Yes, We'll Still Be Watching Netflix with Ads
With Netflix’s stock down 60% in the past year, net subscriber losses in 1H2022 and fears of an upcoming recession, clearly the company is trying to figure out ways to boost revenue. When Netflix was consistently adding subscribers every quarter, advertising was not a priority to say the least and management laughed off the idea. The tables have turned now as Netflix readies to launch its $6.99 ad-supported tier, “Basic with Ads”, a month before Disney launches their ad-supported service.
Netflix still hasn’t finalized licensing agreements with Disney, NBC Universal, Sony Pictures Television, Warner Brothers and Lions Gate Entertainment according to the Wall Street Journal. Ad prices have also dropped, with the WSJ reporting Netflix had been looking to charge advertisers roughly $65 for reaching 1,000 viewers, but some advertisers have ended up paying roughly between $45 to $55. Despite this, Netflix told analysts during the Q3 call that the company was turning away advertisers due to the level of demand. Advertising is a new venture for Netflix and if the company can improve ad targeting capabilities and grow the ad-tier subscriber base, Netflix should be able to charge advertisers more.
Needing to pivot and depend on advertising shouldn’t come as a surprise to anyone following the streaming business. With 223 million global paid memberships, it’s to be expected that Netflix would add new subscribers at a slower pace than they’ve done historically and eventually slow down to a normalized single-digit growth rate. I think a lower priced model with ads should help Netflix add more incremental subscribers and boost top line revenue. It should also help incentivize folks to stay subscribed during months where Netflix just doesn’t have a new interesting hit show. As popular as shows like, “Stranger Things”, “The Jeffrey Dahmer Story” and “Squid Games” are with a mass audience, those blockbusters don’t come around every day and are the standouts among all the programming that Netflix spends $17 billion a year to produce. While that may be a staggering number, there are a lot of times where I’m scrolling through Netflix and I feel like they just don’t have anything new that I want to watch, and I’ll cancel until there’s a new hit show that captures my interest. But I’m also on the standard plan that’s $15 a month, for $6.99 a month, I’m more likely to just keep the plan active even if I’m not watching any content that Netflix provides. In the same way it makes sense for Netflix to be adding an advertising based option, it’s a logical move to me that they would start to crack down on password sharing and make users pay for the family and friends that watch Netflix on their account without paying.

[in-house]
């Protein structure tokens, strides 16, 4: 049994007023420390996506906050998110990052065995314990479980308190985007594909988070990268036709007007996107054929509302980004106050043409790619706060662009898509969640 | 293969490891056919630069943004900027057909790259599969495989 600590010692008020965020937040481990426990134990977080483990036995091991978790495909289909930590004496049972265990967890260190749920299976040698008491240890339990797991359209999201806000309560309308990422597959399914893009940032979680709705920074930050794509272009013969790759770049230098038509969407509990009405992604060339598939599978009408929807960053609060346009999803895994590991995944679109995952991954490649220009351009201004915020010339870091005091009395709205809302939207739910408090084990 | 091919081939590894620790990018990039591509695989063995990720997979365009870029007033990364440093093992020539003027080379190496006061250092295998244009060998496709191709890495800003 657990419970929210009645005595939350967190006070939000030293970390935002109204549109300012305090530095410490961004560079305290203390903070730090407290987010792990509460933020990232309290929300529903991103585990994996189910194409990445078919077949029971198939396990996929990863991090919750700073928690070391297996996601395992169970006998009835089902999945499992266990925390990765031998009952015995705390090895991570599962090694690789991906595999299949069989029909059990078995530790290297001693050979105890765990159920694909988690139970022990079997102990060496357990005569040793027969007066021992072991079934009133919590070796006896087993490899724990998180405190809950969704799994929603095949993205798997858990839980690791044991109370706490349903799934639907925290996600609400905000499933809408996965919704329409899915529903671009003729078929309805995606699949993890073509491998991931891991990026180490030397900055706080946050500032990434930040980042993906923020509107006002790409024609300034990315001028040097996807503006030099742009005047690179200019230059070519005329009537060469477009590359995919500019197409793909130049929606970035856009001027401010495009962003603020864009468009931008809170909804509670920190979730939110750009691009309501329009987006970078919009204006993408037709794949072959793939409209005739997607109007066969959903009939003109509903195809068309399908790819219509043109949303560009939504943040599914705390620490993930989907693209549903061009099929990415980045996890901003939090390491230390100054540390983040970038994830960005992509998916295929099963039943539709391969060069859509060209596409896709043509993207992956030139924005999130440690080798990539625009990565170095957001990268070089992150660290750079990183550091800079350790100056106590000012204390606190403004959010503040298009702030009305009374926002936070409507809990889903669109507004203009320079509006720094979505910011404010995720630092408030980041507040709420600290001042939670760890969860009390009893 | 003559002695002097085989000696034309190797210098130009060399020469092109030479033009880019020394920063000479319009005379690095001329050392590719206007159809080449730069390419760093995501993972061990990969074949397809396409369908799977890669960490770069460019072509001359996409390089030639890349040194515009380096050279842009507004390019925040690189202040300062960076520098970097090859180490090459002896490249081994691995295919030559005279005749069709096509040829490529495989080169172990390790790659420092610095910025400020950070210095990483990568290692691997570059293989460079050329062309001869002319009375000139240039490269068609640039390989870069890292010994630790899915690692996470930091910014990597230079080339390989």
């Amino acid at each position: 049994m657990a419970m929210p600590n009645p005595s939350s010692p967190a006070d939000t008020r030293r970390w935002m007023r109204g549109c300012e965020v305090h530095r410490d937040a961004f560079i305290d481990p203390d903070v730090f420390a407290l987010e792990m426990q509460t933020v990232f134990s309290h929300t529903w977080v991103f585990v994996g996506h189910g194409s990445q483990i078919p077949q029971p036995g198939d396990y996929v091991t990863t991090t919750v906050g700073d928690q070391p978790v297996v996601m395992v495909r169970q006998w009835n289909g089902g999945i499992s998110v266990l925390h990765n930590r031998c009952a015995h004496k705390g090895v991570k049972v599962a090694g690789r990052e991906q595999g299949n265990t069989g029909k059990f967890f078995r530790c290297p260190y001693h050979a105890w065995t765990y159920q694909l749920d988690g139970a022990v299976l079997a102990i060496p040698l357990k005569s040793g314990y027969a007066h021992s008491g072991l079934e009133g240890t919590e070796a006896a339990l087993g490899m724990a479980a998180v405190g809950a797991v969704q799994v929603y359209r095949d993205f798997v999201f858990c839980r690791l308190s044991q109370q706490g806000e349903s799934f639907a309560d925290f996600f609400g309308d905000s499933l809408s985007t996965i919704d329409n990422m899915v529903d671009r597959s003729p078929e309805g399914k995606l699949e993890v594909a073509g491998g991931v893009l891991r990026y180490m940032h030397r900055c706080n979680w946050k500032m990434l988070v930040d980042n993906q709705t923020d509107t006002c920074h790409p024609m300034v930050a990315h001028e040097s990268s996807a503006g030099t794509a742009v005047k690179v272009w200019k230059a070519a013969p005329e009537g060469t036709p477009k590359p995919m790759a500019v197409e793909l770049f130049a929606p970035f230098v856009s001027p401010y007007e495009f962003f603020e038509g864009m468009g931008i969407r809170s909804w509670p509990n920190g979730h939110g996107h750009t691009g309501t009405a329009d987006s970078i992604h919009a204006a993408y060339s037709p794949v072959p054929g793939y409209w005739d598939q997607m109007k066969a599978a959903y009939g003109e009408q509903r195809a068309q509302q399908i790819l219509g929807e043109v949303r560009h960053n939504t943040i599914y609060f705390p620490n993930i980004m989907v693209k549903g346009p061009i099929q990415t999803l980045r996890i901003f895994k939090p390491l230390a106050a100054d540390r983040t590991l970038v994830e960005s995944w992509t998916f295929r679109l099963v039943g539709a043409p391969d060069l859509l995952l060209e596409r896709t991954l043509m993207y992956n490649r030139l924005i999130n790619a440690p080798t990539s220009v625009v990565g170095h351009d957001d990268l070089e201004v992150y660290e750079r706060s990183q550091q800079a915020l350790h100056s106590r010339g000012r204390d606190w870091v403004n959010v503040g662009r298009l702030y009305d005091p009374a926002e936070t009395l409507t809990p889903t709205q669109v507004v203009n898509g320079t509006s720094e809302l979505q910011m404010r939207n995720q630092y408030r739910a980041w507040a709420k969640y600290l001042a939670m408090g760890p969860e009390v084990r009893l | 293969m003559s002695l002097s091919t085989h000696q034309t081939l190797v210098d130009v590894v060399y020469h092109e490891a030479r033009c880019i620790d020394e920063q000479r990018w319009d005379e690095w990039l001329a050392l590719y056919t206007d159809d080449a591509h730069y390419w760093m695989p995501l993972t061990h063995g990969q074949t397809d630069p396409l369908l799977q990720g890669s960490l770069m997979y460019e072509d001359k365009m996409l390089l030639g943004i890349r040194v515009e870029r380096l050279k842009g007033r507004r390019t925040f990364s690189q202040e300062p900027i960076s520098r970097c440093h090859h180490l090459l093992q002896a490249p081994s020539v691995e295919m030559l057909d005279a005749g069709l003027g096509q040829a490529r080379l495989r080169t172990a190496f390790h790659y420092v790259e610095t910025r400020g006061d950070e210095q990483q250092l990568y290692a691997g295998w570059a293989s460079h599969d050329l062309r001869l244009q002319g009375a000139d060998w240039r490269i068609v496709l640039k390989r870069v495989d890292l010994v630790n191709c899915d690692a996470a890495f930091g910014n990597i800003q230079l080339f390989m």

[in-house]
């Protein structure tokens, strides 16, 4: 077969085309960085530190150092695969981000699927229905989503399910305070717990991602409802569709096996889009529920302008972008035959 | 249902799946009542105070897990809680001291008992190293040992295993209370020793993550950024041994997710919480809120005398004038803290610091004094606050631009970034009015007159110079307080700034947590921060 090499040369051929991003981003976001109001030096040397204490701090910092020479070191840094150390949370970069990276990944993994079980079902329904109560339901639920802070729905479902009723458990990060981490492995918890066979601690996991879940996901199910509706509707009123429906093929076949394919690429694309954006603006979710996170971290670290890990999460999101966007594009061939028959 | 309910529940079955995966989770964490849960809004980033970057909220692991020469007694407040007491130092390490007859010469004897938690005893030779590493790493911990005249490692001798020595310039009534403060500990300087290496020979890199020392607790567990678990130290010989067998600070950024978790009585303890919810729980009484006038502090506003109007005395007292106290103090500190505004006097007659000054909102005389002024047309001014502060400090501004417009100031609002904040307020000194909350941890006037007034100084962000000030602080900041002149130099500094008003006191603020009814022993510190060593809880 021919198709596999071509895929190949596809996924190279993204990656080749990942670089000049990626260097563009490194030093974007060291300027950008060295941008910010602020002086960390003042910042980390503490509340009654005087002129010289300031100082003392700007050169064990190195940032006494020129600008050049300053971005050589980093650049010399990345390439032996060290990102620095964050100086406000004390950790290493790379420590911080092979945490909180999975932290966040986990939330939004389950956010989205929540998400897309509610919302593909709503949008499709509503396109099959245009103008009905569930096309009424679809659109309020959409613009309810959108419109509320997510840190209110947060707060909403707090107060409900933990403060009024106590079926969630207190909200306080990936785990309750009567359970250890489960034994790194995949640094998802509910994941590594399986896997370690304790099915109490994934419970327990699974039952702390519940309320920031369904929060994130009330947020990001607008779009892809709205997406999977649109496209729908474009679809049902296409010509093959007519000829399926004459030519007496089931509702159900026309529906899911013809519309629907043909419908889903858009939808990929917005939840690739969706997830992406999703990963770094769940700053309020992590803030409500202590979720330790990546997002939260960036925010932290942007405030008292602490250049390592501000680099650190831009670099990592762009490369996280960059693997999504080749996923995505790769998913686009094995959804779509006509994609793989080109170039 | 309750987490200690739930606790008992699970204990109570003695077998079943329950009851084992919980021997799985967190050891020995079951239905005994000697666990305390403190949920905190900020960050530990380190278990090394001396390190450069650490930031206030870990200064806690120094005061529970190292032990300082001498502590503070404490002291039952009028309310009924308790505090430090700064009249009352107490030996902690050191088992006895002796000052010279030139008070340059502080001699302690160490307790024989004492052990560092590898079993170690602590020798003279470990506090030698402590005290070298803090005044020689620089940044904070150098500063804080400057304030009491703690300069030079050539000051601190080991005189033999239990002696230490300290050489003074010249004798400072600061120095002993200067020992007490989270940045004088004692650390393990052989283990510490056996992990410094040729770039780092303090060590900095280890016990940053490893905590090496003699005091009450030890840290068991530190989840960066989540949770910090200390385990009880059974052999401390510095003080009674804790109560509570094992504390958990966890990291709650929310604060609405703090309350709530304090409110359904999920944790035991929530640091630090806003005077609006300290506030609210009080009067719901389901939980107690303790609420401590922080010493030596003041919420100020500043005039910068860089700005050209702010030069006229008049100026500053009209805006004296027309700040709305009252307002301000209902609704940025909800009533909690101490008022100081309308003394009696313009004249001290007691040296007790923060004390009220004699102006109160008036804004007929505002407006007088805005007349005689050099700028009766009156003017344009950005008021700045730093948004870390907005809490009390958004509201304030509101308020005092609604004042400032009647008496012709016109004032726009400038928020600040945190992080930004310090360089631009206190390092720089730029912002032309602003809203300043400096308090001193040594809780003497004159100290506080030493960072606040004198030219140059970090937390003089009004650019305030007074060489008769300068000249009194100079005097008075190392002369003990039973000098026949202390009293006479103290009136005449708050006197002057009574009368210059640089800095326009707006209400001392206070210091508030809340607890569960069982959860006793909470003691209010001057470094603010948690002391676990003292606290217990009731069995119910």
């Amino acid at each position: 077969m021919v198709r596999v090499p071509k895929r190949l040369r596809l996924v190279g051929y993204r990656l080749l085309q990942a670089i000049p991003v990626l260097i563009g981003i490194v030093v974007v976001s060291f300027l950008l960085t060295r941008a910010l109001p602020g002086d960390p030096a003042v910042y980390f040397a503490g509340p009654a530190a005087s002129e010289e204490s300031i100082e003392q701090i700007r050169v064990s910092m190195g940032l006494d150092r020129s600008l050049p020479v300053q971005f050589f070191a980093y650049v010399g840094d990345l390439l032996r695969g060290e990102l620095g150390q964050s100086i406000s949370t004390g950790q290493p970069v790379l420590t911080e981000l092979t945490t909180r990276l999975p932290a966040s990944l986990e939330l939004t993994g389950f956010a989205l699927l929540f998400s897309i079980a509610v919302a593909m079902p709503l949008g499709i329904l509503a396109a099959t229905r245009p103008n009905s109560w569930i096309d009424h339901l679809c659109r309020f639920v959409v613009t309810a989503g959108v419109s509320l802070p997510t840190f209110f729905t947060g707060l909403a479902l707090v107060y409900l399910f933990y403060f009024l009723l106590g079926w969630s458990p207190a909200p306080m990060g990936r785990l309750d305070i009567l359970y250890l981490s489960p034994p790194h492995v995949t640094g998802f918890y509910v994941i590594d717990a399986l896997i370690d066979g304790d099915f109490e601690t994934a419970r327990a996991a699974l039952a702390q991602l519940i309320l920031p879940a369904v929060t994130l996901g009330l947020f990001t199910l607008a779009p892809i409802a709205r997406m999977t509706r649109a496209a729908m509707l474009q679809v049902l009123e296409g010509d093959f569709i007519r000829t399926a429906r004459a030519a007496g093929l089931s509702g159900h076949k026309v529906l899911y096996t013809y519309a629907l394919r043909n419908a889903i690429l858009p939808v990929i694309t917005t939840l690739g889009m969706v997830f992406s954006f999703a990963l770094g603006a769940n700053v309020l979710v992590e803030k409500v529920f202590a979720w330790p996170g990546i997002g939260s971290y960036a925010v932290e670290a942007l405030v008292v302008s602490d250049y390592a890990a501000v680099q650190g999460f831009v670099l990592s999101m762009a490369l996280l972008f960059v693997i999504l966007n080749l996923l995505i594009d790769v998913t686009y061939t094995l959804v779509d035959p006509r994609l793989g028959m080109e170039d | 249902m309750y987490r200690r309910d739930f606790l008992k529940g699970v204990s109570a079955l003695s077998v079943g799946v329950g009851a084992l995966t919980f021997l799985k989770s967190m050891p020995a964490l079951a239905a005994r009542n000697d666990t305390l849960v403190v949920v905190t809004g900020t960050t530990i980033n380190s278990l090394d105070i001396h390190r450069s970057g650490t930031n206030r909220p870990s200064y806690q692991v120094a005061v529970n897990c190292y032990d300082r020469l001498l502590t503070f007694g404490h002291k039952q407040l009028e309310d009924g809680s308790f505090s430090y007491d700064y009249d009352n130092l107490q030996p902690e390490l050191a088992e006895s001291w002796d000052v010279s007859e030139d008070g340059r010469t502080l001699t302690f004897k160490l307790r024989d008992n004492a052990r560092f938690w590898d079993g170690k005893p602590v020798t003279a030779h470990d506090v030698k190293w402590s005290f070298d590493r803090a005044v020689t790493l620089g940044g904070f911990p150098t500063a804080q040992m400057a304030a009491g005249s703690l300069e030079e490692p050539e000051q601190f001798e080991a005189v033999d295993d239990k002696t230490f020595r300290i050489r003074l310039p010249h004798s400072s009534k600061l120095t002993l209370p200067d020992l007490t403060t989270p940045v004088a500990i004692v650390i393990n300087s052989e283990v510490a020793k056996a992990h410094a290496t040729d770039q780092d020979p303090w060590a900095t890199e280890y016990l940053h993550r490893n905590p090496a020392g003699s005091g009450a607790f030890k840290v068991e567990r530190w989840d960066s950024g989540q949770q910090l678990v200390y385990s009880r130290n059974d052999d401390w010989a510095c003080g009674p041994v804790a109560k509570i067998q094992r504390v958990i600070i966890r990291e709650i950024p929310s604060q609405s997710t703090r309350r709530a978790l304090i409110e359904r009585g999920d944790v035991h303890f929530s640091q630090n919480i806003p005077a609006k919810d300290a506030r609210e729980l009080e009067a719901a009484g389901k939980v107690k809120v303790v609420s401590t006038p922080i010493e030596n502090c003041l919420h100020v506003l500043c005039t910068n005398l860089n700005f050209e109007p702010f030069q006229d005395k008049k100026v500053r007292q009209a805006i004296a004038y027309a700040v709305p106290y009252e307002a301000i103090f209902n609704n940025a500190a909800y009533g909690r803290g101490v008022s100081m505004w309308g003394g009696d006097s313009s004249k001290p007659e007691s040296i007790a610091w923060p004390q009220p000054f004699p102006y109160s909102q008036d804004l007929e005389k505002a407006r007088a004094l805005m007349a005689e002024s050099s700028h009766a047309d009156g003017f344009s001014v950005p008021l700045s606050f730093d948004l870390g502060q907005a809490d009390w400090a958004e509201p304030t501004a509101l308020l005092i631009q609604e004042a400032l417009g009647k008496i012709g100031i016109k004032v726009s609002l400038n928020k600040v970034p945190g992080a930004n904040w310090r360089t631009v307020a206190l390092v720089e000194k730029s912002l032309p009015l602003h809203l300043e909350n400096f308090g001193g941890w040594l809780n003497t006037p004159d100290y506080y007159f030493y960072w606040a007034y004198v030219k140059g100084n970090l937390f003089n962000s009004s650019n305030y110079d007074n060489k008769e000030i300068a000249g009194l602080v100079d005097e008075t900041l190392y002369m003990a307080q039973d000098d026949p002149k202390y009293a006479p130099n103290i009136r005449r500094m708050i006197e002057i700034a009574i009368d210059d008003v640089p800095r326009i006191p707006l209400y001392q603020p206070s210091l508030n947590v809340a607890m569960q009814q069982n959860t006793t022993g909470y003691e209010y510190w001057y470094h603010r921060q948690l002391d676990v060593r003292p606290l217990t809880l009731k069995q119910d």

Netflix would eventually get to their current point where the low hanging fruit has been picked. the company wouldn’t be able to count on a double digit growth rate of subscriber adds on a normalized basis, the competition would ramp up as we’ve seen, and now in 2022 between HBO, Hulu, Disney Plus, Peacock, Paramount Plus, Showtime, Starz, who doesn’t have a streaming service? Netflix doesn’t have anything to lose from adding an option for an advertising based tier, and will some people be annoyed when they try to watch their cousin’s Netflix account only to be told that they’ve got to pay for it? Sure, but it likely won’t piss enough people off to where the decision to crack down on password sharing turns out to be a net negative. If we do head into a recession in 2023, an ad-based offering for Netflix at a lower price point could turn out to be an even more well timed addition to help mitigate subscribers cancelling.
With revenue tailwinds from the ad-tier offering and crackdown on password sharing, it’s a stock I like heading into 2023 and at under 30x 2022 expected earnings, the valuation isn’t insane. I own Netflix stock in full disclosure and in my view Netflix is better for offering the option for ads as opposed to not doing so. It was an easy choice to make looking at how much of the land that Netflix has already conquered, and patient shareholders could be rewarded over the next year as Netflix moves into a new chapter.
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